5th Royal Irish Lancers Colesberg

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5th Royal Irish Lancers Colesberg

Postby Bushman » 08 May 2016 02:06

I was Always under the impression that the 5th Royal Irish Lancers early period in the Boer War was at Ladysmith. Holmes' book on Sir John French talks about elements of the regiment being with him at Colesberg in November 1899. I can find nothing on this, can anyone shed any light on this incident?
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Re: 5th Royal Irish Lancers Colesberg

Postby QSAMIKE » 08 May 2016 03:11

From the Anglo-Boer War Website......

When Sir George White arrived in South Africa, shortly before the declaration of war, the 5th Lancers were stationed in Ladysmith. They did not take part in the battle of Talana Hill, but were present at Elandslaagte, 21st October 1899, and they have the satisfaction of knowing that they took part in the one real cavalry charge of the campaign, because, after all, on the way to Kimberley it was a gallop through a position, not a charge in the old sense.

The 5th Lancers, along with the 19th Hussars and Imperial Light Horse, were in the action of Rietfontein, 24th October. The 5th Lancers seized and held ridges to protect Sir George White's right flank.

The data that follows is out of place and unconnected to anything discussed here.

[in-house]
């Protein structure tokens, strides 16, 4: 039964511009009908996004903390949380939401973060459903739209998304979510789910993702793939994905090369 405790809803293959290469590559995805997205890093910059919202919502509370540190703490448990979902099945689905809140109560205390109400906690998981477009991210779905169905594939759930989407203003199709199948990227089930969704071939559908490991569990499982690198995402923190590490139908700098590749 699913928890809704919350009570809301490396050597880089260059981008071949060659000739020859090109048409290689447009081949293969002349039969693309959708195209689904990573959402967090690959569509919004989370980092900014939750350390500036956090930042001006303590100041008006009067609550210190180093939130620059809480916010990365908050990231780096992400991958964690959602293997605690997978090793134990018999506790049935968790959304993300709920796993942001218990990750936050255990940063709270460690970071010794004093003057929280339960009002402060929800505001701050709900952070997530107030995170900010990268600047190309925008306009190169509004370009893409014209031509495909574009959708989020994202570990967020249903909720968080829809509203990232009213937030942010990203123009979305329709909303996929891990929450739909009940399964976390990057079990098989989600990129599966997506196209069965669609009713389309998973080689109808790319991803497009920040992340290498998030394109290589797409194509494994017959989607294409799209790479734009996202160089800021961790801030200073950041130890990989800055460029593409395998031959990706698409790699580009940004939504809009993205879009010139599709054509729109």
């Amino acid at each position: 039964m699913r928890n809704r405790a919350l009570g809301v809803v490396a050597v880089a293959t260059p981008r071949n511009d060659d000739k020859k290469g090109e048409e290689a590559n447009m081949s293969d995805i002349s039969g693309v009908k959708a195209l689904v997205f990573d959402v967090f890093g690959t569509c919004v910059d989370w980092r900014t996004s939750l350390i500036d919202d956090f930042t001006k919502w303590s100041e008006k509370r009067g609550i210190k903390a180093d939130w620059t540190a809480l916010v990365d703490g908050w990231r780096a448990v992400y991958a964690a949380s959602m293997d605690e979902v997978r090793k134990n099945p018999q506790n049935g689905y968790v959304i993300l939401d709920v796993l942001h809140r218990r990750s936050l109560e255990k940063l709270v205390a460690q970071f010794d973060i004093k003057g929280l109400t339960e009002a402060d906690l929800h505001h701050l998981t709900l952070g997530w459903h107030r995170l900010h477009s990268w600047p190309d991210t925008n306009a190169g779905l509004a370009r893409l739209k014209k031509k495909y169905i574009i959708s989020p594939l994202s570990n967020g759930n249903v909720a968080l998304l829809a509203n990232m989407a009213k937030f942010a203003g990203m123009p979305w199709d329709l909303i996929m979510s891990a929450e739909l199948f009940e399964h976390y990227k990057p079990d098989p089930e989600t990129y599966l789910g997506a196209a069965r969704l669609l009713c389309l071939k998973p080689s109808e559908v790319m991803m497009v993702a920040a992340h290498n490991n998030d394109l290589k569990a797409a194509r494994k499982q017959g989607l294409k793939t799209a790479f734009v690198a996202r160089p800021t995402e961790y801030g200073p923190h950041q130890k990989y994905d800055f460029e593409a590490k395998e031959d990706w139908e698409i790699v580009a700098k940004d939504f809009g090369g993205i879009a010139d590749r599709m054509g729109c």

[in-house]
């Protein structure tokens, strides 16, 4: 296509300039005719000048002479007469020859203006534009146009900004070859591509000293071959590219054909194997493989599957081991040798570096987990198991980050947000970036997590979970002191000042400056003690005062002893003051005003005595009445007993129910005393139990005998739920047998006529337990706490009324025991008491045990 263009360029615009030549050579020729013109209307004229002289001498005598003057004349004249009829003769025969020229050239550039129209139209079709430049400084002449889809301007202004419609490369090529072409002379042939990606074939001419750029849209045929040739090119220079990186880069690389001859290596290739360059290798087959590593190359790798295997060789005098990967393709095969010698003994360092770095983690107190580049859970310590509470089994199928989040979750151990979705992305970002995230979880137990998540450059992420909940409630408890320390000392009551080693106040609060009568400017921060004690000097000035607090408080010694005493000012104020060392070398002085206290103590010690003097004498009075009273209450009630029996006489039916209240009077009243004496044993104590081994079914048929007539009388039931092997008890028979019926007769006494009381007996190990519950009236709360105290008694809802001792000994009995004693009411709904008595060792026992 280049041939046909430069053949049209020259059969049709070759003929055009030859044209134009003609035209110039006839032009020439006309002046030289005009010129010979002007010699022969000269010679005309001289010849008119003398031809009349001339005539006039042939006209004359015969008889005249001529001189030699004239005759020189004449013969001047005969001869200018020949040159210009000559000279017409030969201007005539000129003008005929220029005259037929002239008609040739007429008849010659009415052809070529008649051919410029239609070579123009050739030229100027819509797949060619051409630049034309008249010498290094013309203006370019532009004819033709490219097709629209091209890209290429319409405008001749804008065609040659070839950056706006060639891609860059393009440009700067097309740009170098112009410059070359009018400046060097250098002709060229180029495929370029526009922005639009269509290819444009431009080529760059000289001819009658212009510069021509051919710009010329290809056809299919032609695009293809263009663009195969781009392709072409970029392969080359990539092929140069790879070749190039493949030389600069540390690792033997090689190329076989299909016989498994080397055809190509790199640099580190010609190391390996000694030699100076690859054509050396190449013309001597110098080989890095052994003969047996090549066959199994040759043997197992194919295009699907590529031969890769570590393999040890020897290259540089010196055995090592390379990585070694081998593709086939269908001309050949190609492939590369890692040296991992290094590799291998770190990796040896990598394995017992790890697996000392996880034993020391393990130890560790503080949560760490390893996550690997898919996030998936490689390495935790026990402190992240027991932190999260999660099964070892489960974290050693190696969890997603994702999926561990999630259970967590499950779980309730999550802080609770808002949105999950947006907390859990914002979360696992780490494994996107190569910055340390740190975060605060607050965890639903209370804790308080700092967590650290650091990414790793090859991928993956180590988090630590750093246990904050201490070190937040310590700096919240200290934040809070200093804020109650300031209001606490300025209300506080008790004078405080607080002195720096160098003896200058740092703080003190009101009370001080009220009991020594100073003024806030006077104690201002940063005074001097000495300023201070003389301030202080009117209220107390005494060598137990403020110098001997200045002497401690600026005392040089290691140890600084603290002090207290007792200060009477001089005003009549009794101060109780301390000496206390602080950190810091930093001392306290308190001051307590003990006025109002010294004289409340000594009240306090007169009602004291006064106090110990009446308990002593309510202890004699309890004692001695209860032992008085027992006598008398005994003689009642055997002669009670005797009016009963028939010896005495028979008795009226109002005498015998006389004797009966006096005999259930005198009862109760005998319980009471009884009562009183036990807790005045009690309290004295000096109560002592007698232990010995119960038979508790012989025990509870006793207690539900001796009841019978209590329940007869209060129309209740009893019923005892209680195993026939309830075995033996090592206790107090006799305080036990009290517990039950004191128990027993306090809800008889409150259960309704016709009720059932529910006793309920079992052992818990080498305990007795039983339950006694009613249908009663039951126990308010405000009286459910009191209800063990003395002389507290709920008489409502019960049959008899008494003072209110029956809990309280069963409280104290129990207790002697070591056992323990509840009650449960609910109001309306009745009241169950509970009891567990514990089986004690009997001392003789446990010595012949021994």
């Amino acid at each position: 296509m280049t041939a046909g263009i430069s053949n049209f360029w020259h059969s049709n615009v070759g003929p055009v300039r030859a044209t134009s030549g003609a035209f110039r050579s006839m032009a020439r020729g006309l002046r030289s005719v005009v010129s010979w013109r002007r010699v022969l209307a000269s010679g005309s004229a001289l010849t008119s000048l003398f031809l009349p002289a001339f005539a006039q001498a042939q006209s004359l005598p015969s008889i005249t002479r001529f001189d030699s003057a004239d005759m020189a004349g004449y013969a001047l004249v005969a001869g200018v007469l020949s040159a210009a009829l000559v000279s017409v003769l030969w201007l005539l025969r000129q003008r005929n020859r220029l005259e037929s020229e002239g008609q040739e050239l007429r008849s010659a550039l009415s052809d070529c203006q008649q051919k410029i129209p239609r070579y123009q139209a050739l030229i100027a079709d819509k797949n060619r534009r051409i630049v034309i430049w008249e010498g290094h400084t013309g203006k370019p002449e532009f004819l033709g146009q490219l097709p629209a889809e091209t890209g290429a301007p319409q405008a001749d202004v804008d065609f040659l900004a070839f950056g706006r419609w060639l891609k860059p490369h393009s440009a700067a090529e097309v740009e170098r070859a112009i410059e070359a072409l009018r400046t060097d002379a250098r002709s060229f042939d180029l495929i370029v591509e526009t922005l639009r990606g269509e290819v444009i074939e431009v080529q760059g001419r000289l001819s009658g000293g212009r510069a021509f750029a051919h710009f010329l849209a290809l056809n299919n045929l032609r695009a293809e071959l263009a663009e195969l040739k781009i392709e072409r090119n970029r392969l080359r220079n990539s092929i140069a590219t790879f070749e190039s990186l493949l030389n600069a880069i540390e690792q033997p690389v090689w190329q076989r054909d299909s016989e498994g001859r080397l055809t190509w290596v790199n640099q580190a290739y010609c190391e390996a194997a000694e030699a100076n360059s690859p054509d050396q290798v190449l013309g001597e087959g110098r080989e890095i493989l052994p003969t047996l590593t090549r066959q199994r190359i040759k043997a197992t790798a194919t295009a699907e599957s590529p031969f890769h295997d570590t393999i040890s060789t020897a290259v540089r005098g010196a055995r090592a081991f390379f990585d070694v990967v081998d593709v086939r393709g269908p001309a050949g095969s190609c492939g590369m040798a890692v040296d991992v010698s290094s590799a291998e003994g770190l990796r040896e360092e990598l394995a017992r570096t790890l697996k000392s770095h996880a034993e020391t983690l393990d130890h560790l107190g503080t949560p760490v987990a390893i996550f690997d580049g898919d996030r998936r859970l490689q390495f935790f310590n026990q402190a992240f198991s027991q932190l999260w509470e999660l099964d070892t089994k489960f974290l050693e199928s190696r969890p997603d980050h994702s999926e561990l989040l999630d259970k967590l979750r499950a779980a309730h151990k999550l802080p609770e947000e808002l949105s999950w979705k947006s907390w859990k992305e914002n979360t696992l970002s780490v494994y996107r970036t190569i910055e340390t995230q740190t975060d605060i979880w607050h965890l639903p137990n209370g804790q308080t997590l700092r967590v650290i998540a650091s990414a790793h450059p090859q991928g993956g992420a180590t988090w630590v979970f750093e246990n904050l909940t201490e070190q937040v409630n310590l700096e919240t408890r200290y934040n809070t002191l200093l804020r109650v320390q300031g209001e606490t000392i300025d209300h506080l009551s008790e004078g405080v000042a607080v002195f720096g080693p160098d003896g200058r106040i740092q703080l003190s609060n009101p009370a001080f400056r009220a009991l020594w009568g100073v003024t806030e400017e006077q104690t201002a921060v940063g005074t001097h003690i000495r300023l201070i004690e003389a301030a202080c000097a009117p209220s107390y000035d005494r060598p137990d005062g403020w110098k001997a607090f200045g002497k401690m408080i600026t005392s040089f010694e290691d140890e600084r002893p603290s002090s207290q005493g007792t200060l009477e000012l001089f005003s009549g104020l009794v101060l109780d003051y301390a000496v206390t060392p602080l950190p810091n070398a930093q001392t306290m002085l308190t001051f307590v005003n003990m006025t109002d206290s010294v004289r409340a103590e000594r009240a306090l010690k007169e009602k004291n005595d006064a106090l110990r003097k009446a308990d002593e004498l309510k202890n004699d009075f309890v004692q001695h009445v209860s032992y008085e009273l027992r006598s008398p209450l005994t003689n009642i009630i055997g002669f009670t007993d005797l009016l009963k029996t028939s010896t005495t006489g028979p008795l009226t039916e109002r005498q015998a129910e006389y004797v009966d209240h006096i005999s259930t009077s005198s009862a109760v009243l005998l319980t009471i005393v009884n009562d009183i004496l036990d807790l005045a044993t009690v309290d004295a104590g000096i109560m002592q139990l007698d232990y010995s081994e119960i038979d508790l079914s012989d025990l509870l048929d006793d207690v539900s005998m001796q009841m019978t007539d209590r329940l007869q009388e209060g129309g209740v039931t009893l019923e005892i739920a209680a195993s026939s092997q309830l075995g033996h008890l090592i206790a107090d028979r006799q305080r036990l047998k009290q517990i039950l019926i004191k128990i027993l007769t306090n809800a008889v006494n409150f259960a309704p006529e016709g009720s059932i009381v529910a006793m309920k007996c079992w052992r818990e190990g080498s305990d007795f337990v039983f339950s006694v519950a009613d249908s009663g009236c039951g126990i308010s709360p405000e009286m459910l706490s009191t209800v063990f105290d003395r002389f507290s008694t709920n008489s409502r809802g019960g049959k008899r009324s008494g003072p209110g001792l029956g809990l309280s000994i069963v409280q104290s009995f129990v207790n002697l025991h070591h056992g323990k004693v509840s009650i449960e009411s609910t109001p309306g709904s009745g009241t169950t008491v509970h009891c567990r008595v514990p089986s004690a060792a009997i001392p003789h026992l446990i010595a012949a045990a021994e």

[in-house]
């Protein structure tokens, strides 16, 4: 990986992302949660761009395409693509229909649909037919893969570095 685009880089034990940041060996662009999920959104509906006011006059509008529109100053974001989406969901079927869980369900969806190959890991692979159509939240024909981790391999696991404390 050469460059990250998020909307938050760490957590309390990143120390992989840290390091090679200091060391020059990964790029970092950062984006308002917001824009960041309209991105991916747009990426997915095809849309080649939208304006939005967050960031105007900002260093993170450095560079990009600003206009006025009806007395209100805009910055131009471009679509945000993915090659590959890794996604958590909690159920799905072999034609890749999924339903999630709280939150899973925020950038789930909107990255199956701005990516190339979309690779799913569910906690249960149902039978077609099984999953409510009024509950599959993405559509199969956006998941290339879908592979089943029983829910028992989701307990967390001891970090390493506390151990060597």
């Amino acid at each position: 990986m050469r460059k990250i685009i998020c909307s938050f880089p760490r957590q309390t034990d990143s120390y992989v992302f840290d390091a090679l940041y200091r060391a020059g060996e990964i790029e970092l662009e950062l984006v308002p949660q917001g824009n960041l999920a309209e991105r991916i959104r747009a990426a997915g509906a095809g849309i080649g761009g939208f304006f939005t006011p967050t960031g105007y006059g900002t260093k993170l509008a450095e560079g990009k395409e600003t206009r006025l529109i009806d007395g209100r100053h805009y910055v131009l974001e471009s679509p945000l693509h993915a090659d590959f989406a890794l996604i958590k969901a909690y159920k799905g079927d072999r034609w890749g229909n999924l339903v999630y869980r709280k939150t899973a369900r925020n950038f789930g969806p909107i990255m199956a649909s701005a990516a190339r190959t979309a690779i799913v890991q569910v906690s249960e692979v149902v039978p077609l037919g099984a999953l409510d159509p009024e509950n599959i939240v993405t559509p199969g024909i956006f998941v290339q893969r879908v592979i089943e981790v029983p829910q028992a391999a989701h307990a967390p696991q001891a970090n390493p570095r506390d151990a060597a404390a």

In the battle of Lombard's Kop or Ladysmith, 30th October, the 5th Lancers and 19th Hussars were under General French on the right, their objective being to get round the enemy's left; but as a matter of fact the cavalry were pushed back and could not hold their own, so strong was the opposing force.

Throughout the siege the 5th Lancers frequently had fighting. In his despatch of 23rd March 1900, para 27, Sir George White, speaking of a reconnaissance made on 8th December 1899, says, "It was carried out in a very bold and dashing manner by the 5th Lancers and 18th Hussars". They were sent to reinforce Waggon Hill in the great attack on 6th January. The miseries of being constantly under shell-fire are apt to be lost sight of, but the fact that on 22nd December one single shell wounded 5 officers and the Sergeant Major of the 5th Lancers, makes one realise the ever-constant danger and strain during the four months' siege.